By Lethbridge Herald on June 5, 2020.
Habitat for Humanity is a non-profit housing organization that works with local communities across over 70 countries around the world. In Lethbridge, Habitat for Humanity continues to provide for local families in need, as they work to finish a home for a deserving family before the end of summer.
Families and individuals in need of a decent and affordable housing can apply through their local Habitat for Humanity as they look through criteria for a deserving candidate. Currently in Lethbridge, a house is being built to support a seven-member family from Sudan who was stuck in a refugee camp for almost a decade.
“The motto is to provide a hand up, not a handout,” says Dan Shapiro, chairman of the board, Habitat for Humanity Lethbridge. “We find families who apply and are in desperate need of decent housing. Given their family size and where they live and they enter into a mortgage with our organization for 25 years to pay off the house, so it’s not free, and it is an opportunity to provide people who otherwise wouldn’t be able to afford a home to be able to get into the home ownership game.”
Families who qualify don’t get a free ride for a new house, as they have to put in hundreds of hours into not only the construction of the house, but also to local organizations in the community as a form of a down payment for the house.
“The families have to put in 500 hours of sweat equity, 250 hours of it minimum has to be on the build, and we allow them to work at other community organizations to be able to make up their 500 hours, and they have a space of two years to complete their sweat equity and at that point that is their form of a down payment,” says Shapiro. “We are able to self-fund because of some good business decisions and prudent spending. We get some funding from the province and from the City, there are a number of people who make donations to Habitat Lethbridge which, of course, we use entirely for the build.”
Shapiro says the impact a single home has on a family is huge, from the emotional and psychological perspective, but it also has a rippling effect of positivity throughout the community.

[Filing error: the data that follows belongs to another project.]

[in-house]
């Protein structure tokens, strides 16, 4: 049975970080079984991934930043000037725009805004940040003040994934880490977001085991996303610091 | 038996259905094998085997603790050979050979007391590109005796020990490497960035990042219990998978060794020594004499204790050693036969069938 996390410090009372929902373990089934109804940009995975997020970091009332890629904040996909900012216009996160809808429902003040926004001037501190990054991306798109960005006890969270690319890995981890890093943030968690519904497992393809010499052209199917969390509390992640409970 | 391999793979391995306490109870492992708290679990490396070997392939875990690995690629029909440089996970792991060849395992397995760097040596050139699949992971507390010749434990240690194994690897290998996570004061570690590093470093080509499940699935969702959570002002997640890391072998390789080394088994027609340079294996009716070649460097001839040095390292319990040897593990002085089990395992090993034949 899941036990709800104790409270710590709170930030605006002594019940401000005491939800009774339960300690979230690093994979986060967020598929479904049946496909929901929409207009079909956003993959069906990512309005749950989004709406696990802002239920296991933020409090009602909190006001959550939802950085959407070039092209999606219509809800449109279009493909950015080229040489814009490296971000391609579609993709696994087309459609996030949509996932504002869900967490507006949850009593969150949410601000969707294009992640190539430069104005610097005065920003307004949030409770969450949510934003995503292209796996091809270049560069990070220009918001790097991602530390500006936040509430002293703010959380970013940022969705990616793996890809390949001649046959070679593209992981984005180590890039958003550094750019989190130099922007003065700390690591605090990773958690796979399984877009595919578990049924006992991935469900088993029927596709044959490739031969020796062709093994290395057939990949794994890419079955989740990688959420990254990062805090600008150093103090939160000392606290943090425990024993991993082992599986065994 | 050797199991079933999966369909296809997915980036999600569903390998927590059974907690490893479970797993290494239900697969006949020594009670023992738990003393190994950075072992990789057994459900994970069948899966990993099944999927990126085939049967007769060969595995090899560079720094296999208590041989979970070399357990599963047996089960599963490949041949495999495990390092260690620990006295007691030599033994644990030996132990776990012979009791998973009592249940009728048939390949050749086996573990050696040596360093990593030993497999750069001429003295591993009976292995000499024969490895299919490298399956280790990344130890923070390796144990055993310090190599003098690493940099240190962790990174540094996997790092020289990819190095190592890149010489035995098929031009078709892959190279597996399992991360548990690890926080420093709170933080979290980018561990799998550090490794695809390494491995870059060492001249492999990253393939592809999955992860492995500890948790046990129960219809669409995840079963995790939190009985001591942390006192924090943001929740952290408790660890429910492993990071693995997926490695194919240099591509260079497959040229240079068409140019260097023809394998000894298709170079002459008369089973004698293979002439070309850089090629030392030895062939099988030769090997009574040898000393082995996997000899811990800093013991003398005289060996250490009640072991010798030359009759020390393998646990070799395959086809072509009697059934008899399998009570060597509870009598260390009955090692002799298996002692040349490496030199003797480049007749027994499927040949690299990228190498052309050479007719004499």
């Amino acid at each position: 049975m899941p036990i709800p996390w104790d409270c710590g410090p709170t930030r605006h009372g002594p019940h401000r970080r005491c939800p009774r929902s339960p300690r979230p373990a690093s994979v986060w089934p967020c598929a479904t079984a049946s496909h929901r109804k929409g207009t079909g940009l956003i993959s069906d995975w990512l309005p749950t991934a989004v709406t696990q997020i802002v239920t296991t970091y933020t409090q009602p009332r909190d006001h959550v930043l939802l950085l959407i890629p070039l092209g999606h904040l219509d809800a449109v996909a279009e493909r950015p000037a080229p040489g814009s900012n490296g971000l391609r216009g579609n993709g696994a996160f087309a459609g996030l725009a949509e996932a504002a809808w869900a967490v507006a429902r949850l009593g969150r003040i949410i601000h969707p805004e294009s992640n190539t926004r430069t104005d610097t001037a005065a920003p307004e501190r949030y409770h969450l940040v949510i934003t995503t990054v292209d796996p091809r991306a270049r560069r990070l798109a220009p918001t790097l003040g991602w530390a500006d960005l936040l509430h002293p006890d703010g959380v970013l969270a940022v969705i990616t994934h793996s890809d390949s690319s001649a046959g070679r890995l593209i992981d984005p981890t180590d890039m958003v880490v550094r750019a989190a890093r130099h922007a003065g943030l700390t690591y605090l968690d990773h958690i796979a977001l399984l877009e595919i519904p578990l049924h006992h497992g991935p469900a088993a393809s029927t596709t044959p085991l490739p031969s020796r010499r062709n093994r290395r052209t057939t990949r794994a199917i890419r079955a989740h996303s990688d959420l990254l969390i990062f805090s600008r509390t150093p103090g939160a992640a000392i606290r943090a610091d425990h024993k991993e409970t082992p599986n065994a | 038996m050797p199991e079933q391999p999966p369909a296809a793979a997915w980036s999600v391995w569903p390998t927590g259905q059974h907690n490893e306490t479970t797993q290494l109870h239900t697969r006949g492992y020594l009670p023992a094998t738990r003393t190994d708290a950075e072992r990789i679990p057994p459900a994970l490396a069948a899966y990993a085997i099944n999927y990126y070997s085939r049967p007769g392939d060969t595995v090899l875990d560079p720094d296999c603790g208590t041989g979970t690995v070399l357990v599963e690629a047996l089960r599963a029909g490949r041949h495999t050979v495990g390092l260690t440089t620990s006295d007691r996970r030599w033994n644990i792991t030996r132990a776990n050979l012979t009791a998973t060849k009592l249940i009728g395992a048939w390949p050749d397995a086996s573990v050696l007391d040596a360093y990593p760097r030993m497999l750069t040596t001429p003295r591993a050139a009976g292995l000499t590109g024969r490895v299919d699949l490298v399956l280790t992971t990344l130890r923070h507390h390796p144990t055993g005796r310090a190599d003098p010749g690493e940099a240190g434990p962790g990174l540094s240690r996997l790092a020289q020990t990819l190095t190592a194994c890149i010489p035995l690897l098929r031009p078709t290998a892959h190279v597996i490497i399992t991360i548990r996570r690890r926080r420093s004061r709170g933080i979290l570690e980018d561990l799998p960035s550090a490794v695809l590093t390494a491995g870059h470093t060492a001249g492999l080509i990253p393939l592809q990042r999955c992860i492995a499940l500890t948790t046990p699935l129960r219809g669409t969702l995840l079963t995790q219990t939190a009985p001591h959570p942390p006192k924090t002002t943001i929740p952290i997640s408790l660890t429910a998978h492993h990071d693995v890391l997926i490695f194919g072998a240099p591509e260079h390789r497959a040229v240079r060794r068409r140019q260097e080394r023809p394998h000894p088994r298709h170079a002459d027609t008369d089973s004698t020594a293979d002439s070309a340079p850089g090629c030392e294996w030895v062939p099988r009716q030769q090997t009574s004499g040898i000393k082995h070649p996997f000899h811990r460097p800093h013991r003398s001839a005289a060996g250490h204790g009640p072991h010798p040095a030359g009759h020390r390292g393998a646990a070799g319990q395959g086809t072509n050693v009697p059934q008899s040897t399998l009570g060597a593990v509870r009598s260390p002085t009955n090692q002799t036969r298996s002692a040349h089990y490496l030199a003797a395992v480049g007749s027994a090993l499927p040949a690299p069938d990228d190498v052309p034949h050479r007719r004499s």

“The statistics are staggering by those that do this kind of research. It has shown that the crime rate diminishes dramatically, the social benefit is huge,” says Shapiro. “We provide to all of the sub trades that work on the house an income, so we are contributing to the economy; we are adding taxpayers to the municipal tax base and allowing people to have the opportunity of improving their home and the ability to be able to put a picture on the wall and knowing that you don’t have to take it off. It is all emotional and psychological and the families we’ve had are certainly grateful.”
Although Shapiro sits on the board for Lethbridge Habitat for Humanity, he also spends his time helping the construction of the homes and says there is nothing better than knowing the hard work is going to improve the overall life of the family.
“I love the satisfaction of knowing that I had a small part in making life a little bit better for a family,” says Shapiro. “You can’t measure it in dollars and cents, you measure it with your heart and with your mind, and it just makes such a difference to these people, especially if they have had a tough time in life up until now.”
As construction crews, along with the family and other dedicated volunteers continue to work through the different phases of the build, the family which has persevered through struggles for freedom will have a place to call home in the coming months.
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